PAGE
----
Written Johanne Bernard & Louis-Paul Desanges
Directed by Abel Ferry
August 18, 2009. The mountains of Croatia. Five friends (and in some instances, I use that term loosely) are out for a bit of adventure as they plan to climb to a remote location high in the sky. Once they arrive at the base of the mountain, though, the path is sealed off. No worries, says their fearless leader, Fred. We'll just climb around it.
About the midway point in their trip, they reach a narrow and rather dangerous looking footbridge, which they have to cross to get from one peak to another. When Fred informs us all that once they get across the bridge, there's no way down on that side, we know precisely what's going to happen.
And happen it does: the bridge collapses, leaving our intrepid explorers stranded on the mount with no discernable route back to level ground.
One accident is just that--an accident. Two accidents is bad luck. But three accidents? Four? That means someone is trying to kill you. In this case, a nameless unseen hermit who lives in these parts and doesn't wish to be disturbed by anyone. Especially a group of pretty youngsters with all of their silly soap opera antics.
I haven't seen a lot of French films, I admit. But the ones that I have seen, I've really enjoyed. They all possessed a certain visceral visual element that is all too often watered down in American cinema. So I went into this one expecting, if not greatness, something new and exciting.
Okay, I did enjoy this film. Quite a bit, actually. There was plenty of excitement, suspense, and action. There were some amazing shots to be found, and enough bloodshed to please the horror fan. So what's the problem? Nothing really...except I've seen this all before.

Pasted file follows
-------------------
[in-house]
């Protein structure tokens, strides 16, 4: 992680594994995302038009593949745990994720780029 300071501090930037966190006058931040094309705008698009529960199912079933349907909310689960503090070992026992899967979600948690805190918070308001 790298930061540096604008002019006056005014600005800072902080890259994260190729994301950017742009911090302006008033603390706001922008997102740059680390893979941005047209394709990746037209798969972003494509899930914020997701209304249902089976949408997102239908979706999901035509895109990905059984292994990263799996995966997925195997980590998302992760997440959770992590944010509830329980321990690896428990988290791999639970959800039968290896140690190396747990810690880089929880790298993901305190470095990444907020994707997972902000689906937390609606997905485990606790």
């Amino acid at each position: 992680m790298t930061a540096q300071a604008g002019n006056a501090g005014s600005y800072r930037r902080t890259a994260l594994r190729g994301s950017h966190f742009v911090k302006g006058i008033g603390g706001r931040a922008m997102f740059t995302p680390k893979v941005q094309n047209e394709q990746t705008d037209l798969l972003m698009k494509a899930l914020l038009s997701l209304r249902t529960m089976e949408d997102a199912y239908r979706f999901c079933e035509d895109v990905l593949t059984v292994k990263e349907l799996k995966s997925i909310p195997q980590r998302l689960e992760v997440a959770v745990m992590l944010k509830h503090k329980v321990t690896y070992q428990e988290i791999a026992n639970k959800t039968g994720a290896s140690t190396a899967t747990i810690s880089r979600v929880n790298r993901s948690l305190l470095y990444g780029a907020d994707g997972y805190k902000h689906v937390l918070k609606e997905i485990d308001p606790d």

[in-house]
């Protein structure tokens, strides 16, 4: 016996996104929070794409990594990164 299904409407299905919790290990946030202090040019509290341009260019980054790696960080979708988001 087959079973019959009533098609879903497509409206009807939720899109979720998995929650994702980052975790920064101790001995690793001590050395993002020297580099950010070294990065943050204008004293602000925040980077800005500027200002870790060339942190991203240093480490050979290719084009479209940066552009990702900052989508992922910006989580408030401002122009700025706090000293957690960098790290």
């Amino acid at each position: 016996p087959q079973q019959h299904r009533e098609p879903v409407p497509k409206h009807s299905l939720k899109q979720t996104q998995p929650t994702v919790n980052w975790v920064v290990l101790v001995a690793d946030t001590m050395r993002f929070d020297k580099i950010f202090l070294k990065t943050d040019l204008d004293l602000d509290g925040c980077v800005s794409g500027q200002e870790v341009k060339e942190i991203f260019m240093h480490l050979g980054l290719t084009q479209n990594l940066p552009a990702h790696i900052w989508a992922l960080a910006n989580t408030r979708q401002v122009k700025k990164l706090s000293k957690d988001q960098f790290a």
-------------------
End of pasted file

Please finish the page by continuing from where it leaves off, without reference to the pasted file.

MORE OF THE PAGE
High Lane is, in all honesty, Wrong Turn on a mountain. It's a decent flick with moments of greatness, but nothing more. It would have been better served as sheer survival horror (like Frozen, or the lesser-known but equally good The Canyon), rather than morphing it into a slasher movie partway through. My biggest problem with the film is that one of the characters is a doctor who, on occasion, suffers from random flashbacks to an event that took place at the hospital--an event that has nothing whatsoever to do with the rest of the film. Maybe this was a problem with the American edit or the translating (I saw the English-dubbed version), but I kept expecting these two halves to make a whole, and they never did.
Definitely worth a watch, but don't expect to have your socks rocked. Unless you get all weak in the knees when you hear a Supergrass song.
French (English dubbed)